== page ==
If you’re anything like me as a groomer barely a week goes by without brushing over a wart! Well, what we call “warts” are actually lesions caused by the papilloma virus. These lesions – often referred to as Papillomas – are contagious between dogs, but not to people or to cats. As groomers we do not have to be concerned about becoming infected with warts from the dogs we groom, but we should all sterilize our equipment after brushing/clipping to avoid spreading the virus to another dog.
Types of Warts
Papillomas in older dogs can appear anywhere on the body, and they can start and stay small, or they can grow larger over time. While canine papillomas are usually benign and harmless, they often bleed if scratched or chewed, and may become infected. Uncommonly, they can malignantly transform to “squamous cell carcinoma”, which is a much more serious problem. If you notice what looks like a “wart” on an older dog, it is a good idea to watch it closely – if the lump grows, changes colour or shape or becomes infected, let your client know and advise them to see a veterinarian to examine their dog and to discuss the best way to address this condition.
Warts can also occur in younger dogs from 6 months to 4 years of age – especially inside the oral cavity and in clusters around the eyelids, mouth, lips, tongue or muzzle. These masses often have a “cauliflower”-like appearance and begin as small, smooth pale nodules that progress to darker pedunculated masses with frond-like projections. (I do a schnauzer like this and he looks like he has a pout, but when I lift his front lip it is a mass of warts!) Any tumour involving the oral or ocular membranes can be spread by direct contact between dogs when they lick and greet one another. Young dogs are more likely to develop papilloma lesions because they are still immunologically naive and tend to romp and play more roughly than older dogs, causing damaged skin and mucous membranes. A number of skin conditions can be confused with warts, some of which are very serious so, good advice to you clients is to get all lumps and bumps checked out with their Veterinarian.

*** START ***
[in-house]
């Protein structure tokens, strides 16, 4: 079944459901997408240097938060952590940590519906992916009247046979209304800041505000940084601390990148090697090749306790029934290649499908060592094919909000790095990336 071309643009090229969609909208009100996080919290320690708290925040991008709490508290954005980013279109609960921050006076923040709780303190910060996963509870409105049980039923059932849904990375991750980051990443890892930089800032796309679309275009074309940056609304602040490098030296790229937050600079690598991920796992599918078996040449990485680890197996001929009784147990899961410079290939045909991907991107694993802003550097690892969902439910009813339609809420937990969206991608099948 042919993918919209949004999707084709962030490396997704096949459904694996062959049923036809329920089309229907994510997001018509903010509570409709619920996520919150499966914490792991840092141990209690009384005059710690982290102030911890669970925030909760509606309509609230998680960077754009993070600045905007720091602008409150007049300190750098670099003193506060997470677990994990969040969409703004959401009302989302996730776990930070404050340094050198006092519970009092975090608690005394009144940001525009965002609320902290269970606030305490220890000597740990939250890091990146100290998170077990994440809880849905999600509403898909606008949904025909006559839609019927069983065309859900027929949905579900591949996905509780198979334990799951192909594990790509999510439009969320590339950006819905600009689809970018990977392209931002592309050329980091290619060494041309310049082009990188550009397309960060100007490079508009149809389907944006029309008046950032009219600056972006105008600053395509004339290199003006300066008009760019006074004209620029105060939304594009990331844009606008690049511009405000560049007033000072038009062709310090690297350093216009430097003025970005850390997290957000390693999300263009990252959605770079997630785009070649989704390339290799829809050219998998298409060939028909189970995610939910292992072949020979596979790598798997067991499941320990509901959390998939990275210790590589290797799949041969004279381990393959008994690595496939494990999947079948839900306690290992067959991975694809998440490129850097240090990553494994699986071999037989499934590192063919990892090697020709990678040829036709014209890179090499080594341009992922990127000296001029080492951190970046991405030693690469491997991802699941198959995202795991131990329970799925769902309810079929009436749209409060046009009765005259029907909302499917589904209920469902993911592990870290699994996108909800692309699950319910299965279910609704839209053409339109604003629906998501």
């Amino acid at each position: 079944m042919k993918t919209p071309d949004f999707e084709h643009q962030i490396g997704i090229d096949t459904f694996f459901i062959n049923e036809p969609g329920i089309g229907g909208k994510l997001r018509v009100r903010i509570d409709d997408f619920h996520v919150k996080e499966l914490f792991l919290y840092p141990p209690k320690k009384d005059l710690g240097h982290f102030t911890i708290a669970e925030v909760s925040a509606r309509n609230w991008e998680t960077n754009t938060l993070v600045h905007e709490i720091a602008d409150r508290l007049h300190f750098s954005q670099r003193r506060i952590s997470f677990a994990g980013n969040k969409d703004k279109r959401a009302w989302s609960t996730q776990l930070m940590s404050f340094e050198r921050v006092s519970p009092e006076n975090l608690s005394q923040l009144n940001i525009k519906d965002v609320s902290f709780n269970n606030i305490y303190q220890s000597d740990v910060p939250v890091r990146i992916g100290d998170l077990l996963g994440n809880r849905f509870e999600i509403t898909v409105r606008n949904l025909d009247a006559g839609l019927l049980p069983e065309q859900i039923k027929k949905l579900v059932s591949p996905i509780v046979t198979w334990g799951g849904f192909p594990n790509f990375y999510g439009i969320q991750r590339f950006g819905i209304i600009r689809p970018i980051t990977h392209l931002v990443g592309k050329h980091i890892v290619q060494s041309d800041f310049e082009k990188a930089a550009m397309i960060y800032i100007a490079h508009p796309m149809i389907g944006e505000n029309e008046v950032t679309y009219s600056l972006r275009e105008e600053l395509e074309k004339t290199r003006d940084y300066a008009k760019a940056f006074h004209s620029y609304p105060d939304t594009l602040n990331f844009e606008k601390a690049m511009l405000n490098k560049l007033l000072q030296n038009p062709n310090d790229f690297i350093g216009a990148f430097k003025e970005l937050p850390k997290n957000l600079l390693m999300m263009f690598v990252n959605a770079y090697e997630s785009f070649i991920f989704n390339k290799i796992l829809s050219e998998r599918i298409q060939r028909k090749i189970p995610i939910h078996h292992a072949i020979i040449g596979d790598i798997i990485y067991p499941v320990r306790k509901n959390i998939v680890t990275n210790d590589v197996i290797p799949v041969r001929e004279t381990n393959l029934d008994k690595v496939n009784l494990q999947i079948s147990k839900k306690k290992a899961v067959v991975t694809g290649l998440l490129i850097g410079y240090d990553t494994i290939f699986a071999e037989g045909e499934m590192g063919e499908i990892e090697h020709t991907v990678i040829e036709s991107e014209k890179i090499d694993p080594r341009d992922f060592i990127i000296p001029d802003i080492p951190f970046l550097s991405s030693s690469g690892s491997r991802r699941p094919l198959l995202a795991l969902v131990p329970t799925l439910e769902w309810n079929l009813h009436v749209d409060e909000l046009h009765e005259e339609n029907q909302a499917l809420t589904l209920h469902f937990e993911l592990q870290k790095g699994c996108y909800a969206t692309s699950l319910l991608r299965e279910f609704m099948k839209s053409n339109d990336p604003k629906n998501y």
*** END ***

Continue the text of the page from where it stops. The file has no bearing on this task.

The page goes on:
Scabs are better cleared off the wart and hair around the area clipped short to help the owner to keep the area scab-free and clean to prevent infection. Although Papillomas generally do not need to be treated for medical reasons, they may be removed if they cause the dog discomfort (often lameness when they grow between the toes or affect the foot pads), for cosmetic reasons, or if they bother the owner.